If asked “have you been drinking tonight?” you are not required to answer or answer responsively.  It is a bad idea to lie, for many reasons, so don’t.  It is also a bad idea to admit facts the officer can use to build “probable cause” to ask you out of the car, or for arrest later.

If you were stopped for speeding, the police officer should just write you a speeding ticket and send you on your way – unless you give him or her probable cause or reasonable suspicion to justify asking you out of your vehicle.

Police ask you to step out of the car.  Now what?

If you use the car or car door for support when getting out or walking, they will note that as suspicious.  So don’t.  They will ask you to walk behind your car, in front of theirs.  Their squad car lights will be on full brightness.

They will ask you to perform field exercises they like to call Field Sobriety Tests.”  These are not scientifically valid, though the government claims otherwise.  Sober, trained police officers “fail” these “tests.”  So how will you “pass” them?  And who is your judge?  The police officer!

What to do then?

Do not perform field exercises when asked to do so.  

Do not do “Field Sobriety Tests!”  Common ones include:

  • Nine step walk and turn
  • One leg stand
  • Recite the alphabet, backwards etc.
  • Horizontal Gaze Nystagmus (follow the pen or finger with eyes only, without moving head)
  • Walk a straight line

You cannot be required by law to do any of these. It would be a foolish mistake to willingly do any of them. 

“Why won’t you do them?”  “A lawyer told me that I don’t need to, and shouldn’t.”

“Preliminary Breath Test” (PBT)

Minnesota statutes authorize police officers to ask a driver to blow into a PBT machine – a portable breath-alcohol machine.  But the law requires certain conditions, where there is a basis to suspect DWI or selected other alcohol-related offenses.  Don’t worry about whether those preconditions exist at this point.  Your lawyer can do that later if need be.

What is important is that a PBT machine report of 0.08 or more can provide probable cause to arrest for DWI, and so can “refusal” to perform a PBT. Refusing a PBT is not a crime.  That would only provide probable cause to arrest.

“Should I refuse the PBT?”

One can imagine a logical person, knowing that, deciding to refuse the PBT if they felt sure they would end up with a PBT report of well over .08, for example .16 or more.  That person might feel they would have nothing to lose by refusing – since they would be arrested either way.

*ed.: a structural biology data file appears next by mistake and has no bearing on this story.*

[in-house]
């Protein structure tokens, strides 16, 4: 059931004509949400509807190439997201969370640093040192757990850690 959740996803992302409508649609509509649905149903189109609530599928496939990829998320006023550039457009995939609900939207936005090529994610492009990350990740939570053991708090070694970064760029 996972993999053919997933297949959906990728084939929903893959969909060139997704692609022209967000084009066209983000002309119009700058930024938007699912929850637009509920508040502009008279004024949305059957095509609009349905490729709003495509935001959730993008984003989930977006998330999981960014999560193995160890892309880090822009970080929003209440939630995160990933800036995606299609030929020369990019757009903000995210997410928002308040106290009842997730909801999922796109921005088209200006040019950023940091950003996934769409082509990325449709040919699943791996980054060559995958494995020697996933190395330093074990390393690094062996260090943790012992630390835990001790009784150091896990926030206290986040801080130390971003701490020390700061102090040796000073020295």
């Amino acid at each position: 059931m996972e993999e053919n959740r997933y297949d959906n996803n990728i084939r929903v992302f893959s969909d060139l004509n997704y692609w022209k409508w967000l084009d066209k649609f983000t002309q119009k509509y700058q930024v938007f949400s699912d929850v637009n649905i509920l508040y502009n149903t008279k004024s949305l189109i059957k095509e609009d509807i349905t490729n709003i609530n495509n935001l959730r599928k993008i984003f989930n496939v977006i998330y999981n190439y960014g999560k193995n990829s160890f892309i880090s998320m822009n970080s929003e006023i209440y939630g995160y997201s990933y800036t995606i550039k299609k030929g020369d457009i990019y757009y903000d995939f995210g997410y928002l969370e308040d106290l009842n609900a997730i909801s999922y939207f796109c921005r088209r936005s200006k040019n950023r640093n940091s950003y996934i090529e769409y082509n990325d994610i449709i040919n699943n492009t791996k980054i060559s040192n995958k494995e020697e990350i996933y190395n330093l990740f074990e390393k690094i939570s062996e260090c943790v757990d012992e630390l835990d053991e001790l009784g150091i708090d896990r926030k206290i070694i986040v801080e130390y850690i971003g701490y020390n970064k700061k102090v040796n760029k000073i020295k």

Compare that to a person who believed they would get a PBT report of less than 0.08.  That person would be foolish to refuse it, since it could result in their not being arrested.

Keep in mind that the little PBT machine on the side of the road, is not the same as the big, evidentiary breath test machine at the police station.

If a person is arrested for DWI, they can be asked to submit a sample for alcohol testing again, even though they already submitted to a PBT.  The PBT report is not admissible in a criminal DWI trial because they are deemed too unreliable and inaccurate for that purpose by the legislature.

If arrested, then what?

Every step further in the chain of events described above brings the driver closer to arrest (unless the PBT is less than 0.08).   If the PBT reads too high, that and the rest will be followed typically with handcuffs and the back of the squad car.  Then normally the arresting officer will wait for back up or a tow truck, and leave for the police station once either arrives.  Talking is not a good idea at any point, including while in the squad car.

At or near the police station (or hospital for a blood draw), the police normally read “the Minnesota Implied Consent Advisory” which informs the driver of certain legal rights.

The most important is your right to consult a lawyer before deciding whether to submit to chemical testing.

Pre-test Right to Legal Counsel

It is always, always, always – best to call a lawyer first!  The police are required by law to help you do so.  If they fail to help you call a lawyer, the chemical test could be suppressed from evidence.  You should always make every effort to call a lawyer in this situation – even if you are still sitting in the squad car in handcuffs!  Tell the officer you want to call a lawyer.   This part is usually recorded – a good thing.

Right to an Additional Test

The other important right is secret in the sense that it is never mentioned in the “Implied Consent Advisory” by the cop.  what is it?  It is your Constitutional right to exculpatory evidence, as manifested in your statutory right to an “Additional Test.”  Say what?

You have the legal right in Minnesota to a Second Test, after the you provide the sample requested by police.

Liberty-Lawyer.com logo sm wideIn this situation, the arrested person should always, always, always request an Additional Test.  If you do, the police are only required to give you a phone to use.  You can use the phone to call whoever you need to call to arrange for an additional test.  See the midnight DWI jail call to a Minnesota lawyer blog post for more on this issue.

Stay safe out there.

By: Thomas C Gallagher, Minneapolis DWI Defense Lawyer.

Avoiding Traffic Stops – Minnesota Laws 2009

Another year, another truckload of new laws – the usual, right?  How does that affect you?  For the most part, hopefully it doesn’t.